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How Long Can You Take Prednisone Safely?

How Long Can You Take Prednisone Safely?

I know that struggle between “It’s helping, but how long can I be on Prednisone safely, right?”

Is there a time period where it’s like suddenly more dangerous? Is one dose enough to cause terrible side effects?

Watch now!

How Long Can You Take Prednisone Safely?

Transcription autogenerated from the video above so some errors are possible.

I got this email from a prednisone warrior and it says;

“Hi Dr. Megan! I have been trying to taper to zero for about two years. I’ve gotten down to 1 mg and had to go back up twice due to polymyalgia symptoms. I’m at 2.25 mg right now tapering every two weeks by a quarter of a milligram. How dangerous is it for me to stay on prednisone? Is it okay to take 3-5 mg forever?”

This is a really understandable question because this condition, PMR or Polymyalgia Rheumatica is completely debilitating and miserable. 3-5 milligrams isn’t much, it’s only just barely above our naturally occurring amount of cortisol, which is the hormone in our body that prednisone is mimicking. 

Is there a Safe Dose of Prednisone?

Since our human body makes somewhere between 1 to 2 ½ milligrams equivalent to prednisone, can you just keep taking that amount? Is that safe? It’s a tricky question because essentially there is no safe dose of prednisone.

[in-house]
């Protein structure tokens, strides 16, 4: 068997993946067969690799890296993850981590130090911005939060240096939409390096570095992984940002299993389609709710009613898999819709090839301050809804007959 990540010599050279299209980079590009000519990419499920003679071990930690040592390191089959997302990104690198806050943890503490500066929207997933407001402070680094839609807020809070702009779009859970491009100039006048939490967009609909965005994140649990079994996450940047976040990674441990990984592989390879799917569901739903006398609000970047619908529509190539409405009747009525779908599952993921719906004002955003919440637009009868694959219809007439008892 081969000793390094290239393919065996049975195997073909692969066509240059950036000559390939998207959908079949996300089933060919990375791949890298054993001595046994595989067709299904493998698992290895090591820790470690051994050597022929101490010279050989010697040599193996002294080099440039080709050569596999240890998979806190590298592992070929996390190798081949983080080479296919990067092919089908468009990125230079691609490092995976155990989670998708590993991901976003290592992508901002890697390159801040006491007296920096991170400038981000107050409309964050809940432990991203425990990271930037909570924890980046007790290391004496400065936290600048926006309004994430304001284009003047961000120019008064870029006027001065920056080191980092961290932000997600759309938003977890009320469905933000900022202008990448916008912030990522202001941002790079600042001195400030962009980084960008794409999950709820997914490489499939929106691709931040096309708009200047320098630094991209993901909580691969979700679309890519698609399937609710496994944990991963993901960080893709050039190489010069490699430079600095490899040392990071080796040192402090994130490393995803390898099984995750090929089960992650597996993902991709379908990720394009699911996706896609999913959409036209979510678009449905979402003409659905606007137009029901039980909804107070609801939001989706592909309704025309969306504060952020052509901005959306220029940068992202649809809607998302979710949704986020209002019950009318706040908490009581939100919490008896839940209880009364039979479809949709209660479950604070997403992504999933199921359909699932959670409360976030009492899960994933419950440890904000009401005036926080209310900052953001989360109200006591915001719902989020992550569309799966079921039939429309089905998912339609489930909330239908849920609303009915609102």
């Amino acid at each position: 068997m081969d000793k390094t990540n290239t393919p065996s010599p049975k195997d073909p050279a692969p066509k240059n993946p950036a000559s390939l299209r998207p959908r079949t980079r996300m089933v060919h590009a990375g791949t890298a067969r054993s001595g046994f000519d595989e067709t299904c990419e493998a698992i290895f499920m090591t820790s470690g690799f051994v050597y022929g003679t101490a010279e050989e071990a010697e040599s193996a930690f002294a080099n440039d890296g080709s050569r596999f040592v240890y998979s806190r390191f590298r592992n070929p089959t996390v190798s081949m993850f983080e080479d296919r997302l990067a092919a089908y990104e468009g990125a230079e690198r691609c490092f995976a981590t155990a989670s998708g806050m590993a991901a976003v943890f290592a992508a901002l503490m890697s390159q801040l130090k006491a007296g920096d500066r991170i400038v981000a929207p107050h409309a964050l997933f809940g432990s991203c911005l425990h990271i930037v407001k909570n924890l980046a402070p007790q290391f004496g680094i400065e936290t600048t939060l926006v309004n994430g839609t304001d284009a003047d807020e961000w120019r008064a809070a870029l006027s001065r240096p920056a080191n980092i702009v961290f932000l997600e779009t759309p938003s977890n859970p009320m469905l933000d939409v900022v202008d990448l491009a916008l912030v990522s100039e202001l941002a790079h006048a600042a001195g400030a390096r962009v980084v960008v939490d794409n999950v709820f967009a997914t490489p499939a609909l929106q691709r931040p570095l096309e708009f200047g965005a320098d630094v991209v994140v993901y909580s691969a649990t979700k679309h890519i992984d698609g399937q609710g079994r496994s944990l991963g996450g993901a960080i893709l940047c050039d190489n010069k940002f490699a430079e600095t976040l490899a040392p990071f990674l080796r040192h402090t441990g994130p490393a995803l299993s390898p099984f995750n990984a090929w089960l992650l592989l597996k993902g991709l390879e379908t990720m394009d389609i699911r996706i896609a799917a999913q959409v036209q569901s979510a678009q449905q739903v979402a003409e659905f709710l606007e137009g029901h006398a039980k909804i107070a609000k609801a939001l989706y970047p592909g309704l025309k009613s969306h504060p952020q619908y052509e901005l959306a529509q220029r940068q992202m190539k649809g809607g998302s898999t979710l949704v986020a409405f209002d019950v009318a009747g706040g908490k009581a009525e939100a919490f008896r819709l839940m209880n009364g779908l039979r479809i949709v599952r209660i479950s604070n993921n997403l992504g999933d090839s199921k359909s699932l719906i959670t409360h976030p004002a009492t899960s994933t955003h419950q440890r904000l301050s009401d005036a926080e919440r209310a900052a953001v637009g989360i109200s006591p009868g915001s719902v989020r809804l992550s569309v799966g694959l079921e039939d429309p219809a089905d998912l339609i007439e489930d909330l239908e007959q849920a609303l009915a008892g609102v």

No safe dose of prednisone, and no amount of time that prednisone is considered safe. If you’re going to go by strictly, does it cause side effects or not? 1 milligram is enough to cause side effects, but that’s not the real question here. The real question is, is it okay to take it forever? And that’s a question of do the benefits outweigh the risks?

Does your Benefits Outweigh your Risks?

Now you have to talk to your doctor about the benefits because I can’t tell you what those are in your situation. Prednisone can be used for almost anything from autoimmune diseases, and allergic reactions to kidney transplants. You have to know precisely what the benefits are for you.

What I can tell you is what are the risks. Because then you can make a more educated decision of what the benefits versus the risks are.

What are the risks of staying on prednisone forever? Personally took it for nine months and these are the side effects I personally suffered. They were no fun. I don’t wish this on my worst enemy, but it was necessary for me. I had a bleeding disorder where I could possibly bleed to death if I hadn’t taken prednisone.

Bleeding versus these side effects, because definitely I don’t wanna die. That’s what I went for and so it’s understandable. I understand the need to get off of prednisone and also the need to stay on prednisone. Prednisone is a miracle and it makes us miserable, right?